Netflix has long been asked if it will eventually switch to live sports. Ted Sarandos, the streamer’s co-CEO, revealed during the company’s first-quarter earnings call on Tuesday what it would need to make that happen.
He said he wasn’t so sure it could add a “big profit stream” with the addition of live sports. “I’m not saying we’ll never do sports, but we’ll have to find a way to develop a big source of income and a big source of profit,” he said.
The comments come as streamer interest in sports-adjacent content increases. He had success with the Formula 1: drive to survive docuseries – credited with growing interest in motorsport in the US as it recently launched its fourth season. He also has similar projects around NASCAR driver Bubba Wallace and the PGA Tour of golf.
Sarandos co-CEO Reed Hastings told a German newspaper The Spiegel that he would consider buying the rights to F1. However, he also pointed out that he would need control in order to achieve this level of investment for his subscribers.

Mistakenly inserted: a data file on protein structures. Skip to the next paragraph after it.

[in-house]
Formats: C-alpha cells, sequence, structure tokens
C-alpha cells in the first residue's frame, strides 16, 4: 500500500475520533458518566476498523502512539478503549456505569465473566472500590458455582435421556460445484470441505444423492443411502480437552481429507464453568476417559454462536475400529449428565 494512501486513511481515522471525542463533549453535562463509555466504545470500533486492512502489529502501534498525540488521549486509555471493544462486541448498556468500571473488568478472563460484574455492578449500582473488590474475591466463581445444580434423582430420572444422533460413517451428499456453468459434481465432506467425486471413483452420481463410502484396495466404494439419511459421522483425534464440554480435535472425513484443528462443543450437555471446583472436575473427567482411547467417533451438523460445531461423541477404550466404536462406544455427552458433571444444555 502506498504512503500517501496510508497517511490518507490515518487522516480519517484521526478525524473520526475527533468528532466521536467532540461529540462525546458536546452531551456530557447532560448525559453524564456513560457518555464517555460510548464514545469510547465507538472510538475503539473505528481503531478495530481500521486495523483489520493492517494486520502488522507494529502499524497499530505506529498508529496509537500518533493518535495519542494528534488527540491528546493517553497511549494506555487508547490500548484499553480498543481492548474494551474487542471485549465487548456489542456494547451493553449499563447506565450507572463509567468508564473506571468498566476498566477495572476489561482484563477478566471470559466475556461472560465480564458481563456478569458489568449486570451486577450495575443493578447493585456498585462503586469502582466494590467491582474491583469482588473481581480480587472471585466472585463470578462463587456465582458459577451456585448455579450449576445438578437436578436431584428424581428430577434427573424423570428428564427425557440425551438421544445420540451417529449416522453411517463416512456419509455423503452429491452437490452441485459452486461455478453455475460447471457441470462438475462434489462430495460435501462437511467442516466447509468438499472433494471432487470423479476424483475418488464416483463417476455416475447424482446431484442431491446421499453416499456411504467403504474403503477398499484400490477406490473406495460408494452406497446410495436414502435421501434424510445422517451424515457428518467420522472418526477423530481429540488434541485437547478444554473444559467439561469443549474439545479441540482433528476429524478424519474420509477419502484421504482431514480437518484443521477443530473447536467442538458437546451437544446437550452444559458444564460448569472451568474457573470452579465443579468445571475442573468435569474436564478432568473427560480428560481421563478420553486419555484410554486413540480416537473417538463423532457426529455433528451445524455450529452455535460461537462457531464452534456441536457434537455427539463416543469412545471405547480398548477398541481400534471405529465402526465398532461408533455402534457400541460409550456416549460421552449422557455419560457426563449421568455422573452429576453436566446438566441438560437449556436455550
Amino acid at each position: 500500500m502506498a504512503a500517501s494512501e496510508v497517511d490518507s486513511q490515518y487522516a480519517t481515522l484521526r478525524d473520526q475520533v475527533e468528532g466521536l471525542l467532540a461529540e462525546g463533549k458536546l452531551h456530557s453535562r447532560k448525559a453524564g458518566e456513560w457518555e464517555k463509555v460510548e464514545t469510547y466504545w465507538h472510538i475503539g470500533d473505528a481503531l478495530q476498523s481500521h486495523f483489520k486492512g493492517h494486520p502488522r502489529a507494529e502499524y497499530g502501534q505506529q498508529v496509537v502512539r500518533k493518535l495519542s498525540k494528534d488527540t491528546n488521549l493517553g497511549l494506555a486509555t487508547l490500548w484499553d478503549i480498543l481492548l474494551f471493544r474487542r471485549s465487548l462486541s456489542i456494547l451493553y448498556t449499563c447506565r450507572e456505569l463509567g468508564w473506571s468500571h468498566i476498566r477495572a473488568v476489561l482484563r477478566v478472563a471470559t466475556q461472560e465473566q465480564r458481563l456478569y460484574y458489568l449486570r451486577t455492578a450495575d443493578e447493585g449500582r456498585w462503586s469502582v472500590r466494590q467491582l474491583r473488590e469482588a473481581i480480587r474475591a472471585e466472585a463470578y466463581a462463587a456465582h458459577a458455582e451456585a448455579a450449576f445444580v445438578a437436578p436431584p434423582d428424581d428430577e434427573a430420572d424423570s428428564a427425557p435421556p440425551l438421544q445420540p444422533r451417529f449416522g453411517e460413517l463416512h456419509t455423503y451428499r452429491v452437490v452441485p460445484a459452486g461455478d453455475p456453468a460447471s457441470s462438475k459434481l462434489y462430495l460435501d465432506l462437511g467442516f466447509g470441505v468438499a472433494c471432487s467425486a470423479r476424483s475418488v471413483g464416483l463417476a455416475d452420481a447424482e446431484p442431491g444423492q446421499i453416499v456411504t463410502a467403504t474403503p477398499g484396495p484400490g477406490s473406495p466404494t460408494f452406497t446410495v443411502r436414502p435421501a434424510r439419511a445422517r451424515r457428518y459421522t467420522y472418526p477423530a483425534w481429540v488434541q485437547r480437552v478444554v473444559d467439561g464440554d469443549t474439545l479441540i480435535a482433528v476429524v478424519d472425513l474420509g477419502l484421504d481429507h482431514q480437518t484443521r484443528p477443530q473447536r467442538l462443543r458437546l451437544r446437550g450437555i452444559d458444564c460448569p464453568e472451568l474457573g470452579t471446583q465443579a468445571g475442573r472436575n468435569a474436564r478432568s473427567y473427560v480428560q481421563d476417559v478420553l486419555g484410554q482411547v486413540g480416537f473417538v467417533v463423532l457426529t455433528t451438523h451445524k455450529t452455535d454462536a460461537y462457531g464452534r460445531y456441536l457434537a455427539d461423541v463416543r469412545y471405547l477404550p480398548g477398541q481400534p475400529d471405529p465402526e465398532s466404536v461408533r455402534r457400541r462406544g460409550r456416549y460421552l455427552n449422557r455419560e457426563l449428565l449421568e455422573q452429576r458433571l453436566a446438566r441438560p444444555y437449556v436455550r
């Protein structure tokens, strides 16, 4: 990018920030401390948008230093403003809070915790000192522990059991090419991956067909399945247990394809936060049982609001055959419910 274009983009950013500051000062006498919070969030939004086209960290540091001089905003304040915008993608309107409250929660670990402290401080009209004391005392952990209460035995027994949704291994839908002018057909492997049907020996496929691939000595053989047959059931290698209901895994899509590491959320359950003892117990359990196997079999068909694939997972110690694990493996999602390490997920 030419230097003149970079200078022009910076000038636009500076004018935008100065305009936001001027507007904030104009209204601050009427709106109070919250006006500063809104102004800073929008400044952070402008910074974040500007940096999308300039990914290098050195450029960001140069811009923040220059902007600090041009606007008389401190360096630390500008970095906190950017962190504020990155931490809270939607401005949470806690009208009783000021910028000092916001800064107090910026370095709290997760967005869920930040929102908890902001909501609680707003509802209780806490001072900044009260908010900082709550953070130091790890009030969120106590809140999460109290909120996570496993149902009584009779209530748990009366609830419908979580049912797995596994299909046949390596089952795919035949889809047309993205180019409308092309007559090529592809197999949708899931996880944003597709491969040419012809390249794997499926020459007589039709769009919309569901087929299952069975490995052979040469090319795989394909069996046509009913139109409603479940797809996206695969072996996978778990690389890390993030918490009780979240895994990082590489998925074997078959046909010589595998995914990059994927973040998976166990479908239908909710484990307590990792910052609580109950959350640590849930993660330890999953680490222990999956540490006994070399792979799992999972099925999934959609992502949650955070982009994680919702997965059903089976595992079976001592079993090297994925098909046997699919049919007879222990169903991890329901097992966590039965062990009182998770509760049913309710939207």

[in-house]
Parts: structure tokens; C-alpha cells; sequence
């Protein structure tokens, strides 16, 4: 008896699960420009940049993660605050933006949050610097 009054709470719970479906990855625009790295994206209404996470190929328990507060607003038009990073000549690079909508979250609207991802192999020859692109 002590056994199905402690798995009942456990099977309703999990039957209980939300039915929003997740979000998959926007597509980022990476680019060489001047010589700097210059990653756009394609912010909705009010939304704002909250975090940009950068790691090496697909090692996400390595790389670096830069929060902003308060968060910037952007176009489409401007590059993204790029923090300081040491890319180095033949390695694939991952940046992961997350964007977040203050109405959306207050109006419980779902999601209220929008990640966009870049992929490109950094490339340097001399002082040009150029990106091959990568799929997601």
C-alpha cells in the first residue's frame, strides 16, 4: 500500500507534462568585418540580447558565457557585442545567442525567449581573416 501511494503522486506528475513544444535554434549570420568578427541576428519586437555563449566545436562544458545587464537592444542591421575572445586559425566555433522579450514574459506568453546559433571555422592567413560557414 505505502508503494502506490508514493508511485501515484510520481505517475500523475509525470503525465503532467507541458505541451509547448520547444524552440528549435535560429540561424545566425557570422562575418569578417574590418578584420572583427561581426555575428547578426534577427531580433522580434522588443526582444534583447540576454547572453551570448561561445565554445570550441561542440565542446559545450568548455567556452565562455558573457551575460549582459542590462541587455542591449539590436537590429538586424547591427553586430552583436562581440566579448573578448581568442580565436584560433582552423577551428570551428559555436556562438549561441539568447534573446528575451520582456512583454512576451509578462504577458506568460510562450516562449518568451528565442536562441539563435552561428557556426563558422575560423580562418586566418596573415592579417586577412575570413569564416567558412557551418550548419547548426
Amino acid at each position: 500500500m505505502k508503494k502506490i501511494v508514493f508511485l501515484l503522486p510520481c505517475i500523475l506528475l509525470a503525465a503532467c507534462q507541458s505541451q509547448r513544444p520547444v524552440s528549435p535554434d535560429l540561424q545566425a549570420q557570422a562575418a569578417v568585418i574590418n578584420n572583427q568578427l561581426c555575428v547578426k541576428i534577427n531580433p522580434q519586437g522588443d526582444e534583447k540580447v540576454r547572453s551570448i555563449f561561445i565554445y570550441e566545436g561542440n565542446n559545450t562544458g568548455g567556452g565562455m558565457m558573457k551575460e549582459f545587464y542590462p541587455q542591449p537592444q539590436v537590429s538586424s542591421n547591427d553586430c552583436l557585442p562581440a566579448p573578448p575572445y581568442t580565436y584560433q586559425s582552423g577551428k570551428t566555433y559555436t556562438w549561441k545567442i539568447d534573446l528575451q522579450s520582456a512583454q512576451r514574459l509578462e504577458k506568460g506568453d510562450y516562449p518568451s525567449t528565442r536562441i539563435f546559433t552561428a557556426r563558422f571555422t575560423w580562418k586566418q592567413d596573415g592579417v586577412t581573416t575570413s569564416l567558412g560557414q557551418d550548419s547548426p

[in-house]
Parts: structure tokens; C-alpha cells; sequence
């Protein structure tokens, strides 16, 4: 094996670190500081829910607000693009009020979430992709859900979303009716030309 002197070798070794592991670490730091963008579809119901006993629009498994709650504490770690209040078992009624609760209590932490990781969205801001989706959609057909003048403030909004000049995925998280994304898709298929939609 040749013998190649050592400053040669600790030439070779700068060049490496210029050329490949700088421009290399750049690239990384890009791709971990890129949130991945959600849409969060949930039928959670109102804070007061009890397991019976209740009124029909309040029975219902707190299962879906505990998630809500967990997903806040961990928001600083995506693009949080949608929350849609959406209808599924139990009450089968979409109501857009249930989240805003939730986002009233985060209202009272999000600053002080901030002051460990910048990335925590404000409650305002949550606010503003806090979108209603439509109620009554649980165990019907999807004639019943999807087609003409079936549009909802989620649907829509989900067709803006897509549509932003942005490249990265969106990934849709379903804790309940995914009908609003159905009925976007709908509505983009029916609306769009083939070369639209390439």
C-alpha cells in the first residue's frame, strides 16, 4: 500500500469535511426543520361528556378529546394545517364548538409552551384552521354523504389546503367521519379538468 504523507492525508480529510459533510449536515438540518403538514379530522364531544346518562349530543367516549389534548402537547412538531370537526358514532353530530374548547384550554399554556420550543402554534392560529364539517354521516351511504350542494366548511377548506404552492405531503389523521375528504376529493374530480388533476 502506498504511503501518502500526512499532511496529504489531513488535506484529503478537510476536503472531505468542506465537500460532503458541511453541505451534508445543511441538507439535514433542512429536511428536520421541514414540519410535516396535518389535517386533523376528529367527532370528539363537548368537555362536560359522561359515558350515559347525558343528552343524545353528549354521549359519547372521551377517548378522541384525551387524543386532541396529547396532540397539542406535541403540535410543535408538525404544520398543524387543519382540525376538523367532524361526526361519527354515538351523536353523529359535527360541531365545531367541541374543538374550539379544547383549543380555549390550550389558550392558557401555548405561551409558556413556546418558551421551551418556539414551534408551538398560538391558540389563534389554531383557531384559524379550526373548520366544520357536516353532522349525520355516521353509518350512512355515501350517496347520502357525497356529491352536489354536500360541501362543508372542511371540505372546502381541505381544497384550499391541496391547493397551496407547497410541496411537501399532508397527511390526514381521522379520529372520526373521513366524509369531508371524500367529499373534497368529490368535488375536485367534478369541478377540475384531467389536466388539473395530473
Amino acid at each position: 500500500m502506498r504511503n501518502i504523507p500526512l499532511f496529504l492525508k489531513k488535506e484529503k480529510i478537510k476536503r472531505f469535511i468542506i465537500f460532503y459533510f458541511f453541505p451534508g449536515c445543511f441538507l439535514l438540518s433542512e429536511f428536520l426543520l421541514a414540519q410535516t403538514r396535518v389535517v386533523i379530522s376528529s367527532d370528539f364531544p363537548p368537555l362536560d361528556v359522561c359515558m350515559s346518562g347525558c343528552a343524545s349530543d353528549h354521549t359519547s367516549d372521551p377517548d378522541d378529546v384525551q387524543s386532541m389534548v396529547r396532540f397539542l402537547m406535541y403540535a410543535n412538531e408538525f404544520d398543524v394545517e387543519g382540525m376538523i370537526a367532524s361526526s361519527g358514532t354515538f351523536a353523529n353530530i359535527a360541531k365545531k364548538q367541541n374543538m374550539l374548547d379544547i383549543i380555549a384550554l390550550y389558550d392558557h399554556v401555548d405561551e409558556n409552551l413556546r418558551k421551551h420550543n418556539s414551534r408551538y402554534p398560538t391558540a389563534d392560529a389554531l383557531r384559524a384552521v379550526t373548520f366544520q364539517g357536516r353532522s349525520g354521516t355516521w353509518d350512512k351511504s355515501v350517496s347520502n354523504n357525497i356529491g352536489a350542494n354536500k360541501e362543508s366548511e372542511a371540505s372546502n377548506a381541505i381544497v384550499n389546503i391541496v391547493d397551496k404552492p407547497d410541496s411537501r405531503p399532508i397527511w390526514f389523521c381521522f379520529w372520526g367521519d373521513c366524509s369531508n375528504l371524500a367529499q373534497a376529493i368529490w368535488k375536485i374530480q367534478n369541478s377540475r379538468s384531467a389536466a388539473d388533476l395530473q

Instead, Sarandos stressed that it will continue to look into sports-related programming and documentary content.
He also pointed to Netflix’s focus on gaming, rather than live sports, at present, an area where the streamer may have more rights and ownership.
Netflix will add advertising in “the next year or two”, as co-CEO Reed Hastings finally concedes
“We are constantly expanding our content verticals,” Sarandos said. “For us, look at games as a great example of adding something new to the service, something new that our members can enjoy. We’re going down the gaming route because it suits us very well, our ability to tell stories stories and creating worlds is very consistent with our existing skills and culture and we believe we can generate a big stream of revenue and profit by adding games.